Five days after Congress vice-president Rahul Gandhi went public and declared that the ordinance that sought to protect convicted lawmakers should be thrown away, the government did exactly that on Wednesday.
'Union cabinet has unanimously decided to withdraw the ordinance as well as the bill' says Manish Tiwari to the reporters. ANI PHOTO
The week-long drama over the controversial ordinance that created a political storm came to a predictable end in the evening when in a 20-minute meeting, presided over by Prime Minister Manmohan Singh, the cabinet reversed its September 24 decision aimed at overturning a Supreme Court judgment.
There are not too many instances of an ordinance being withdrawn after it has been sent to the President for assent.
The cabinet also decided to request the Rajya Sabha chairperson to withdraw the bill — the ordinance was largely drawn from it — that sought amendments to the Representation of the People Act.
While all public offices were closed on Wednesday to mark Gandhi Jayanti, the Congress brass was engaged in a series of meetings through the day.
A week, they say, is a long time in politics and no one would have known it better than the PM, who returned from the US late Tuesday, and his cabinet colleagues when they met in the evening.
“We respect the diversity of youth, the Congress vice-president articulated his view. This decision sends a message that UPA has a government which is not authoritative,” information and broadcasting minister Manish Tewari said later.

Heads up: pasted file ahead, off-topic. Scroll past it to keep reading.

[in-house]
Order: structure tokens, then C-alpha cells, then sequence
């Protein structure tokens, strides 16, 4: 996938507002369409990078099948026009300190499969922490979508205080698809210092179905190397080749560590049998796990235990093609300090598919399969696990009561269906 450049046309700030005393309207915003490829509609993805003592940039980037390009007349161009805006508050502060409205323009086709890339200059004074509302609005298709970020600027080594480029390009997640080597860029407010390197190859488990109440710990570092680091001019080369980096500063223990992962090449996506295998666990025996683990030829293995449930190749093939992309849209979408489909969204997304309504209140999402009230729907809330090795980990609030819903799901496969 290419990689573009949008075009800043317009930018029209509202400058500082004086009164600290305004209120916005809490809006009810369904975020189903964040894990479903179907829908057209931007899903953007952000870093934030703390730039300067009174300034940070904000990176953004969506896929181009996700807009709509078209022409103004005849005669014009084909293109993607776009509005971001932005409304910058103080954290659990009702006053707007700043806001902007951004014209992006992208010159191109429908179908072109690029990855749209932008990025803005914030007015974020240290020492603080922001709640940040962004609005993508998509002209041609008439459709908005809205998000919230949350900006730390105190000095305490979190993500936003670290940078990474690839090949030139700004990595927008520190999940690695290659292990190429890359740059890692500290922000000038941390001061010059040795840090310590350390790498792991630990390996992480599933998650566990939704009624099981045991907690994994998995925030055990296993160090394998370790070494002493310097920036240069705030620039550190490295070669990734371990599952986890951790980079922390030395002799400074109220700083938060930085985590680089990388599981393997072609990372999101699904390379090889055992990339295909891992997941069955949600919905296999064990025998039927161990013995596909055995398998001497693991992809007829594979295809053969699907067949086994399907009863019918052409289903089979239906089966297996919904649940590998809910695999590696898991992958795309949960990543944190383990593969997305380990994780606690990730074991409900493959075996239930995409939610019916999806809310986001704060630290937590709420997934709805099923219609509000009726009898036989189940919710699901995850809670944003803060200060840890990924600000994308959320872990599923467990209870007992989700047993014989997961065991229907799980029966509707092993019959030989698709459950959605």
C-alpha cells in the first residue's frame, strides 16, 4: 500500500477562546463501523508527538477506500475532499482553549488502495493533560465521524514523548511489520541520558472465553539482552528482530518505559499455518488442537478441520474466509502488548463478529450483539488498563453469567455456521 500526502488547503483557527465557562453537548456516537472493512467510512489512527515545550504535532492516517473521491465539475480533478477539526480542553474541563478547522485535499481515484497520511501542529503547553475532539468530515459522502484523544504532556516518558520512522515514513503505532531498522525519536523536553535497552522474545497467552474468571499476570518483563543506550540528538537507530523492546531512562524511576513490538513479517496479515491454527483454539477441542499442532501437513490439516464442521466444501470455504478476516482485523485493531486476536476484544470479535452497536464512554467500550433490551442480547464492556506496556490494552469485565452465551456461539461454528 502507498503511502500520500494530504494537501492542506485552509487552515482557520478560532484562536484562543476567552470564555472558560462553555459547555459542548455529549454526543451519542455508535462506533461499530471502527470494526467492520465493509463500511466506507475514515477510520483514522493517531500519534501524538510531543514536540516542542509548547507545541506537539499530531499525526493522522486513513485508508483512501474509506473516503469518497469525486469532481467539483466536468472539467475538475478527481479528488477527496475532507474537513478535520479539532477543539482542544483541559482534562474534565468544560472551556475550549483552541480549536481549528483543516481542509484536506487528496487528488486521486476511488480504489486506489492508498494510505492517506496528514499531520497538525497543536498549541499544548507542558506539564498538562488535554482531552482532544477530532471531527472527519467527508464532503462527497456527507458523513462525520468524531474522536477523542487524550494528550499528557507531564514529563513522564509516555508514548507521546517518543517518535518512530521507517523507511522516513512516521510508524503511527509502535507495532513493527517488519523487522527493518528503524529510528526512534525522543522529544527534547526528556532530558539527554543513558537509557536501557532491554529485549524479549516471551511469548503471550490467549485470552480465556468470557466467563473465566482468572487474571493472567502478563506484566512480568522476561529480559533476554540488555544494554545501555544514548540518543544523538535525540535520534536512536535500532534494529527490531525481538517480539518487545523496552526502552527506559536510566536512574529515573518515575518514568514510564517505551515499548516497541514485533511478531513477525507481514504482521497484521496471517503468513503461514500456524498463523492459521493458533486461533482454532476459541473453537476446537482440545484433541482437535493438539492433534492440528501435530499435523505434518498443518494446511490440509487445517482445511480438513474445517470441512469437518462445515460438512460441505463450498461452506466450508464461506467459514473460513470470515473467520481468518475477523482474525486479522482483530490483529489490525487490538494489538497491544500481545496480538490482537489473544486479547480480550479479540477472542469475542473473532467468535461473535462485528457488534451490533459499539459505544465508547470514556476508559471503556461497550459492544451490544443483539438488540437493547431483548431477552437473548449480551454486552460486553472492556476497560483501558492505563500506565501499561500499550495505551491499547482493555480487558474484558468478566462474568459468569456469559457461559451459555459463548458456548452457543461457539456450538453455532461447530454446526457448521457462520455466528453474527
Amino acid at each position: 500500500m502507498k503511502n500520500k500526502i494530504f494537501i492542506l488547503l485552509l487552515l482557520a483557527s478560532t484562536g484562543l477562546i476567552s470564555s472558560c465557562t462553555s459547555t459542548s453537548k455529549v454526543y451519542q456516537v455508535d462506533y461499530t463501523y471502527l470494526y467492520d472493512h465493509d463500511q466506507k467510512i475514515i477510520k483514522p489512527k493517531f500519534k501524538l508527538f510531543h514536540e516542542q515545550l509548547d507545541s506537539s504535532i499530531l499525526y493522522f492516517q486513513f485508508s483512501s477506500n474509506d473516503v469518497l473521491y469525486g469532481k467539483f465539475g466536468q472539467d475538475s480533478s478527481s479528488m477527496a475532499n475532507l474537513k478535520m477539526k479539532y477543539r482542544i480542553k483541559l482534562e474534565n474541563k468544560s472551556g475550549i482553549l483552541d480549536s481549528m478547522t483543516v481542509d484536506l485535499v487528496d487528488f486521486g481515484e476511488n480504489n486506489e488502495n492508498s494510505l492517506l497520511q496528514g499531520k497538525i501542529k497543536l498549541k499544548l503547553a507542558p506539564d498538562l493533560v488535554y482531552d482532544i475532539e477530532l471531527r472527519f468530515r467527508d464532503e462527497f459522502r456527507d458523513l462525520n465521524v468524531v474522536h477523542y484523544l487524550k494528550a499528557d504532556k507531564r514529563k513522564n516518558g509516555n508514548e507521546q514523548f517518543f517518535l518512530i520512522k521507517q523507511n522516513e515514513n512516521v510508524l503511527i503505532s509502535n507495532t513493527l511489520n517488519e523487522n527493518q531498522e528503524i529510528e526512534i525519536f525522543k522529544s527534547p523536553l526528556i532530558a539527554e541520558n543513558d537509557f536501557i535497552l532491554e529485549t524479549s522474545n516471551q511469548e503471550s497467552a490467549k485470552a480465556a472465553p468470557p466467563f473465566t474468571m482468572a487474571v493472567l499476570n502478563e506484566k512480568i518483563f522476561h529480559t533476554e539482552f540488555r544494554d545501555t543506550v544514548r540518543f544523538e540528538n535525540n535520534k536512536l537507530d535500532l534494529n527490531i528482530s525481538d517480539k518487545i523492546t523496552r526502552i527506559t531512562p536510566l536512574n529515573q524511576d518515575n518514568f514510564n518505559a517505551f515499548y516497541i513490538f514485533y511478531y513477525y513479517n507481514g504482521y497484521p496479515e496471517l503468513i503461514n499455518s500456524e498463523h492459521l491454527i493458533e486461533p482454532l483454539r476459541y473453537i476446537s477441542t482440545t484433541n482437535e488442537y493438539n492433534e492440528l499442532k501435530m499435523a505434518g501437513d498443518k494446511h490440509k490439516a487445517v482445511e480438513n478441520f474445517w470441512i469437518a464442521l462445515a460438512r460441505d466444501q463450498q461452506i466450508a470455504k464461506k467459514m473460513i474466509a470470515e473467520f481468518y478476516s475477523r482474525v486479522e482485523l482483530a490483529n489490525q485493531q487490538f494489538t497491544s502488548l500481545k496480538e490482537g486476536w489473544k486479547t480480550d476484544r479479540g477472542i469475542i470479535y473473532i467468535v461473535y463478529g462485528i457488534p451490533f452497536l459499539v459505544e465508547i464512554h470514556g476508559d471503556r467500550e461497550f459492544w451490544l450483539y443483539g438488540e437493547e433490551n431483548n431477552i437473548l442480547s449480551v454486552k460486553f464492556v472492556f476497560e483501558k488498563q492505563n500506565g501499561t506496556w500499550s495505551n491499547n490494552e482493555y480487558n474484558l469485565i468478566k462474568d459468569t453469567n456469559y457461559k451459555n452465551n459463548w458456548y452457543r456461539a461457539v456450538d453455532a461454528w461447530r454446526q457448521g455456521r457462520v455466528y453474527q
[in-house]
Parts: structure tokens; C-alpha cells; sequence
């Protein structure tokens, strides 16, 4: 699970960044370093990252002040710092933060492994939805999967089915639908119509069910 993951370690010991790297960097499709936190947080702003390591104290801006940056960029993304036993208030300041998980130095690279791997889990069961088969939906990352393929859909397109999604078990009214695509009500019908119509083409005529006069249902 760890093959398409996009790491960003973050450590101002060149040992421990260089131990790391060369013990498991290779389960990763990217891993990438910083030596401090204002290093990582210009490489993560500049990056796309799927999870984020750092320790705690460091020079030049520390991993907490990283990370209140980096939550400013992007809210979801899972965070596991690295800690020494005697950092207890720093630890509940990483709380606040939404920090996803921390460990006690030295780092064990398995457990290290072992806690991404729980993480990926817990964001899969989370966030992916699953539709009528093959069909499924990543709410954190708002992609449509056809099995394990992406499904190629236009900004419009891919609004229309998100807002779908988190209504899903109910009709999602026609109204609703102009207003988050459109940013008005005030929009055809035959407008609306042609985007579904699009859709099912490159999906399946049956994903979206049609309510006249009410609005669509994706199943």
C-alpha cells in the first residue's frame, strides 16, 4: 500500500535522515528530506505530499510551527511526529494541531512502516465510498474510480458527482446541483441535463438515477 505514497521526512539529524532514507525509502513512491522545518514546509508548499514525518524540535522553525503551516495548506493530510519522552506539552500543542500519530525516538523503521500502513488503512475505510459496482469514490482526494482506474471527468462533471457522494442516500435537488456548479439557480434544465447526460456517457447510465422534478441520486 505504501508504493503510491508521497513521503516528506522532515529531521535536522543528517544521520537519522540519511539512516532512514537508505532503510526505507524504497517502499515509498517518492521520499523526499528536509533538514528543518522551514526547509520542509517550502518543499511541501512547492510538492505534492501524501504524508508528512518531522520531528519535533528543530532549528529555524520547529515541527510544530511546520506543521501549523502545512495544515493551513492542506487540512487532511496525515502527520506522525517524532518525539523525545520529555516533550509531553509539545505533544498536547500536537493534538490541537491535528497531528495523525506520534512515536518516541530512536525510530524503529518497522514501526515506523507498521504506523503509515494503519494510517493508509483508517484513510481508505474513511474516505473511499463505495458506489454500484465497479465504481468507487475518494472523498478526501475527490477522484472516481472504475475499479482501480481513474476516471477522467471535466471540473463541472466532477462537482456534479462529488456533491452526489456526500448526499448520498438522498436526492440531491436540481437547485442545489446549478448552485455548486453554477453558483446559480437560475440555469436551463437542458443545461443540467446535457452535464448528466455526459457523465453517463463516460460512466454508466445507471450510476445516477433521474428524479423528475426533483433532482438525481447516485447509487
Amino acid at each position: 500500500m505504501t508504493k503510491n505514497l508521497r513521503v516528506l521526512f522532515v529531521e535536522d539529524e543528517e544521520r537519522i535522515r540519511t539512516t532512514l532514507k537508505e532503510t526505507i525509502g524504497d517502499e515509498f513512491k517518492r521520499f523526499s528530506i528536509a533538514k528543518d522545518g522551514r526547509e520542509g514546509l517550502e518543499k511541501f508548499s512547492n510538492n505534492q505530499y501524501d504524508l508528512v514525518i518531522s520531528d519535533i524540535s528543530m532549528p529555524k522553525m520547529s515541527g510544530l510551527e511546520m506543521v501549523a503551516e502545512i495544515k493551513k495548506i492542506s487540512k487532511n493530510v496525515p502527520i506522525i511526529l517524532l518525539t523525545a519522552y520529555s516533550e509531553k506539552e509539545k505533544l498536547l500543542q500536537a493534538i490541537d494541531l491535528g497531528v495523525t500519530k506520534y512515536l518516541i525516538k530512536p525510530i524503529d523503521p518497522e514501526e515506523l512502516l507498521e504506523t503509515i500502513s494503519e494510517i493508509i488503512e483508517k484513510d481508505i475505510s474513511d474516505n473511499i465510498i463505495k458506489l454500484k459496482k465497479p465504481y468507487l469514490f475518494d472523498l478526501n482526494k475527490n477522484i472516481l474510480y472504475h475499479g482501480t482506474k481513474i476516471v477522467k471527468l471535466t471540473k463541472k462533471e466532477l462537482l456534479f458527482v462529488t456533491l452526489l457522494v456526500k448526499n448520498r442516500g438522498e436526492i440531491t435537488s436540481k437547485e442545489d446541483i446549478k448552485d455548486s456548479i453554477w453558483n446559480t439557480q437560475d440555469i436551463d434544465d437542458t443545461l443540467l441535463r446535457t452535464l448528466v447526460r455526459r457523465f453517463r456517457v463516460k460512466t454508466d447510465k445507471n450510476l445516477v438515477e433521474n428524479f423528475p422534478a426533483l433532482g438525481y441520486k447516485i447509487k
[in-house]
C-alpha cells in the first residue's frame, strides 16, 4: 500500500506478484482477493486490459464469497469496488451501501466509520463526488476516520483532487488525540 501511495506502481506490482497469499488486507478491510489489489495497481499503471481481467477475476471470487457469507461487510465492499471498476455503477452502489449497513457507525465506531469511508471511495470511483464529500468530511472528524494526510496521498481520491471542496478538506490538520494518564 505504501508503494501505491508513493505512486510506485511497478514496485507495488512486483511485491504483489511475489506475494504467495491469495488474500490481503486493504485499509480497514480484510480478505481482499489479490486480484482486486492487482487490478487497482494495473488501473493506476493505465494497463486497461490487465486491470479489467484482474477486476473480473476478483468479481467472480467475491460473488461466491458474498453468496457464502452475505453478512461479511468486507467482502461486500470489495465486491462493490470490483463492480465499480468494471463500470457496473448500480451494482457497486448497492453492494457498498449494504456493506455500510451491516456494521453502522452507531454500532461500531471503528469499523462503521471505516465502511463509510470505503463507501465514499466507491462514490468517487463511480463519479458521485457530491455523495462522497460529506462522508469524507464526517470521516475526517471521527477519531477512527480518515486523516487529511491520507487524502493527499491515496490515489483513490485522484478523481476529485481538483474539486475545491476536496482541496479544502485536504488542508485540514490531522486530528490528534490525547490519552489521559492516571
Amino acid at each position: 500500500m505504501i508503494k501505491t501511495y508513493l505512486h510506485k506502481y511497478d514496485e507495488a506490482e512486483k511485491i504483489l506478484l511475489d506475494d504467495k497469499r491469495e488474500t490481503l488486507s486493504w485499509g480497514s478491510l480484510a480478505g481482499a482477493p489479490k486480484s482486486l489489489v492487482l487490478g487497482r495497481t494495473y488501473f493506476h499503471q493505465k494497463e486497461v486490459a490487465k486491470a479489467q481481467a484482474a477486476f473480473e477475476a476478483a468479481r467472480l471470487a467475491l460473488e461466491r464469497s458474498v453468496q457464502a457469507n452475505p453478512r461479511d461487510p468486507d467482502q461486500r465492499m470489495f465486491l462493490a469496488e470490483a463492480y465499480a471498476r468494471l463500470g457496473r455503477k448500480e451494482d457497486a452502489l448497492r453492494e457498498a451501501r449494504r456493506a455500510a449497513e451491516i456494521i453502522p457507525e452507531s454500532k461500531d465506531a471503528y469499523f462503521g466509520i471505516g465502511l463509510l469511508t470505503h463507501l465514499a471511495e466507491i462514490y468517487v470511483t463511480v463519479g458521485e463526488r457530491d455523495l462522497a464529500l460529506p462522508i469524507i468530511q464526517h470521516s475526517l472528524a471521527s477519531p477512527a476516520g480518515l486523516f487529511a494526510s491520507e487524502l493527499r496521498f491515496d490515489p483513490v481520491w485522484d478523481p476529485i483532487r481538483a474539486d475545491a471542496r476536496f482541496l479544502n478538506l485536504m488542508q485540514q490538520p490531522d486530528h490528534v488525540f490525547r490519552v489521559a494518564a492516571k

The fate of the ordinance and the bill was sealed when the Congress core group met early in the day. The meeting was held after Singh spoke to Gandhi, who drove down to 7 RCR.
Soon after the core group meeting, the PM met President Pranab Mukherjee, who is learnt to have told Singh of his apprehensions about the legal validity of the ordinance.
The President also felt that the government didn’t explore the option of moving a larger SC bench. Both, however, were on the same page over the public anger against corruption, sources said.
To avoid any fireworks in the cabinet meeting, the PM spoke to the UPA partners — NCP chief Sharad Pawar, RLD leader Ajit Singh and NC’s Farooq Abdullah.
It seems to have worked. As the PM silently watched the proceedings, there was no opposition to the move to withdraw the ordinance and the bill.
Agriculture minister Sharad Pawar, however, did say, “May be we did not look into all aspects of the issue in previous two cabinet meetings.”
Law minister Kapil Sibal said he had “read all related judgments before drafting the ordinance”.